Creating a public profile in Pure

Your personal web profile is your opportunity to self-publicise, and a chance to highlight your achievements. Please include information which could help attract collaborators and improves your global visibility.

How should your profile be organised?

Click the "add profile information" button and use the pre-set headings provided by the drop down menus to add content to the text box, rather than writing several paragraphs under a single heading.

Pick the headings that are relevant to you - you don't need to use all of them. You can create sub-headings by using bold text or by selecting a "subheading" type provided in the "paragraph" drop down menu.

Use plenty of white space, bold text, bullets and headings to make it easier for readers to scan your page.

Don't forget to save the page. You can change the order of the headed sections as you wish.

There are two key sections on your profile, your Research Summary (an 100 word MAX description of your work) and a box to advertise potential PhD research projects which are currently available. Both of these will be prioritised on the portal, and appear at the top of your profile. Please note, if your Research Summary section is longer than 100 words then part of the text is lost when viewing your portal profile.

What should you do about your publications?

Please do NOT type your publications into the text box intended for your profile. Use Pure’s Research Outputs module to record details about your publications. This allows the Library to capture information for Open Access policy and allows us to ensure their eligibility for the next REF.

What else should you do?

Check that your links work! Once you are happy with your profile, maximise your search potential by writing about your research projects and keeping your research publications section up-to-date. Maintaining your records in a database means other people in LU can link to your records, increasing your potential to be found.

How do I get the most out of Pure?

One of the most valuable features of Pure is its ability to allow you to link data together. This means you can share and reuse data - whether for internal browsing of the back office, or for display on the web.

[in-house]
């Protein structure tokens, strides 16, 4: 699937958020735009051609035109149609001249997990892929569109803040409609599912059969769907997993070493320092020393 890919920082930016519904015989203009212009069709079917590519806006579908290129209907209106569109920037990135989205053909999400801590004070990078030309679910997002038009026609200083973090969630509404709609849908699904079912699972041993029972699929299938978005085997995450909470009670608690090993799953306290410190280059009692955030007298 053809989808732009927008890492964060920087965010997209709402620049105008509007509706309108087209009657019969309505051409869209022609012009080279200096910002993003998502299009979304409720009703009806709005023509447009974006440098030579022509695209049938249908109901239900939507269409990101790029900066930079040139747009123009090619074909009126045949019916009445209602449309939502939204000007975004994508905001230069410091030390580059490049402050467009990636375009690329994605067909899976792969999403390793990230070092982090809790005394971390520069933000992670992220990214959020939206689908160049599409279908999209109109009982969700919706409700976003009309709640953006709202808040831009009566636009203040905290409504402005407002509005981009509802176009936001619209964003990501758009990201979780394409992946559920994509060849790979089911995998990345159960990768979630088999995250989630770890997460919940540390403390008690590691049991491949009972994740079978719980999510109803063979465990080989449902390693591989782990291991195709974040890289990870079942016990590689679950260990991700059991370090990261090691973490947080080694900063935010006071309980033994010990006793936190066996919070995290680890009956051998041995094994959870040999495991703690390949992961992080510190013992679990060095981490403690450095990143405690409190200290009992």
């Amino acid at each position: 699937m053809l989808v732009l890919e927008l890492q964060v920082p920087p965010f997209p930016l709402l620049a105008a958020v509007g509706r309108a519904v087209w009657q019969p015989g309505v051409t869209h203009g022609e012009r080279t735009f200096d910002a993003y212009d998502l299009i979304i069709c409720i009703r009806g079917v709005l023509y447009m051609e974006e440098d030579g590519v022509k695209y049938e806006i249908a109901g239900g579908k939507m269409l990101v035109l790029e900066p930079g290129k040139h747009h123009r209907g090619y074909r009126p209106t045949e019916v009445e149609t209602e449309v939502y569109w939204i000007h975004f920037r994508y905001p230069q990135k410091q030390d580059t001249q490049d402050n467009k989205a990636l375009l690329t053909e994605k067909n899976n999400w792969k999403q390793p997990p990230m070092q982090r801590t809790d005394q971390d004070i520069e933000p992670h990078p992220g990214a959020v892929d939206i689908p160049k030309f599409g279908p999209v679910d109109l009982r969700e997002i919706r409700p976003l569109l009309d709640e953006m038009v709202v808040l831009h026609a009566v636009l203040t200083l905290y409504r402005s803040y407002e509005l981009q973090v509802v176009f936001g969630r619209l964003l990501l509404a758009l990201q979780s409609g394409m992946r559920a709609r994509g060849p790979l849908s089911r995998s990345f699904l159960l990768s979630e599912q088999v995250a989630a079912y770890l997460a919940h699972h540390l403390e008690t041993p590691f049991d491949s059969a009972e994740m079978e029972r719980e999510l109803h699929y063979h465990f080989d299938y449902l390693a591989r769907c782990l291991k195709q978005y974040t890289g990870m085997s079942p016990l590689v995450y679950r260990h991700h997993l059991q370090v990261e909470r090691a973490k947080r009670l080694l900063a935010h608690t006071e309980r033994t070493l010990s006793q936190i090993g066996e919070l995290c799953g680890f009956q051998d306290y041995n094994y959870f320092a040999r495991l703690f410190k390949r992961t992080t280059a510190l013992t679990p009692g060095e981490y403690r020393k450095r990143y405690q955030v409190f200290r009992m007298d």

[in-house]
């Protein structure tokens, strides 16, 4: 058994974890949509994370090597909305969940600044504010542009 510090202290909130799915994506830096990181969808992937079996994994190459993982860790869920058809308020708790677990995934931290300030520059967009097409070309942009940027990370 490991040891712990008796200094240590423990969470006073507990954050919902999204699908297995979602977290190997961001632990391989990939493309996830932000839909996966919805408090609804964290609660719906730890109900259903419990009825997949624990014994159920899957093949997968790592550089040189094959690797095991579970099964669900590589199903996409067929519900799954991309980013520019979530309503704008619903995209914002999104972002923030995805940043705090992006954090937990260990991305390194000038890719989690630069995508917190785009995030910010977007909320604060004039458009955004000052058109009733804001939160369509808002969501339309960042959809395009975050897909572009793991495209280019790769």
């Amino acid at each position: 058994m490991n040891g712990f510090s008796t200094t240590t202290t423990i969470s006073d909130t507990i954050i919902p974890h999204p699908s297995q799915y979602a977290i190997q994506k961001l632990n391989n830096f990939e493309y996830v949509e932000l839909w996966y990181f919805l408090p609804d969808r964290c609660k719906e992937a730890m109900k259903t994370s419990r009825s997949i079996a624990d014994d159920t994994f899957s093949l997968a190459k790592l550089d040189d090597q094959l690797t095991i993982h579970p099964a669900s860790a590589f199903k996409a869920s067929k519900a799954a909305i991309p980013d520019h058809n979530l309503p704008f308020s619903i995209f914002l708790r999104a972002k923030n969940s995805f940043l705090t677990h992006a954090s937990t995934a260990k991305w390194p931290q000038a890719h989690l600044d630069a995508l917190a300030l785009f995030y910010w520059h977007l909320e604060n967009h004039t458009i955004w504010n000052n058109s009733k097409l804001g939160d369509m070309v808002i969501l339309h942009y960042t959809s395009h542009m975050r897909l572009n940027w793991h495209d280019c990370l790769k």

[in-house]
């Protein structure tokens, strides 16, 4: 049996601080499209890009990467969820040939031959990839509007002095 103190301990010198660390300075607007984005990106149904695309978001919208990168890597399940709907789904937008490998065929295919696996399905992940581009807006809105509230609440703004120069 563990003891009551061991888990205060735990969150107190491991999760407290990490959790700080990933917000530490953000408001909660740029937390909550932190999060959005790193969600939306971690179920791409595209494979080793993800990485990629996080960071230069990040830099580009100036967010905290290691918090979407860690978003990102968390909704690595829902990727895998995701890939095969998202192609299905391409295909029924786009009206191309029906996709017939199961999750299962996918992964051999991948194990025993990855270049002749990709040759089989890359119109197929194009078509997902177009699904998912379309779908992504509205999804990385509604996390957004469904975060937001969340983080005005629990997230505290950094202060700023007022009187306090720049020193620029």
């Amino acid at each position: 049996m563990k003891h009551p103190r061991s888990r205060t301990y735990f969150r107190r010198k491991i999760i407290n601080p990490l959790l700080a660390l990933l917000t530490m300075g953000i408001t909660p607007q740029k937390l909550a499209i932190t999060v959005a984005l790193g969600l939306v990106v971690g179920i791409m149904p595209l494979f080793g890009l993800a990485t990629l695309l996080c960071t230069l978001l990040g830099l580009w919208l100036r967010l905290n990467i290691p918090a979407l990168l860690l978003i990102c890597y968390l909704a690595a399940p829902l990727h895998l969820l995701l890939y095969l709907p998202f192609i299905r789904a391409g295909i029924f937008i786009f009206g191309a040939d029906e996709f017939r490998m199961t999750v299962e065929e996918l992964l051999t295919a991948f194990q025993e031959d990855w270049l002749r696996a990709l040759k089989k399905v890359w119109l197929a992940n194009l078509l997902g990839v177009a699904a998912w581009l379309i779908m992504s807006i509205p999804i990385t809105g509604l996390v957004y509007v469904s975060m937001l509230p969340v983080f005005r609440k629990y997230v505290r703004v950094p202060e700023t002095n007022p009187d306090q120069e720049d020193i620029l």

For e.g. you can take a project record, link it to all its outputs, staff, departments and research groups. This means that multiple department web pages can display the content, rather than restricting it to the PI's department. This is a really powerful way to show interdisciplinary collaboration and encourage potential partners from outside LU.

Showing these links is highly valuable to potential funders and to staff with similar research interests. These links also drive the 'relations graphs' that will be available in web portal.

Can I produce a CV?

Yes - Pure will allow you to produce a CV in minutes. You can save a template for reuse, or create many different CVs for different purposes. You can create a static CV, or choose for it to update automatically, every time you add new data.

What should staff do about updating their webpages?

Pure will replace existing systems for writing personal web profiles. The advantage of this is that everyone can be displayed in a single directory, sharing research groups and keywords to help people find out about you and your research.

If you have a well-developed web page which is not part of an existing department website, you can link to it from your Pure profile.

You can also use Pure to write about non-research activities such as teaching or business and enterprise activities.

Please also complete the "research summary box" and the "PhD recruitment" box as we will use this content to generate department lists.

Can Pure import data from publications datasets?

"Self-imports" can be made from Web of Science, PubMed and ArXiv databases. You can set Pure to do a regular search for new publications. Watch video to see how to set up a scan.

Pure can also import publications in RIS and BibTex format, which can be produced from Endnote, Reference Manager, WoS and DBLP for example.

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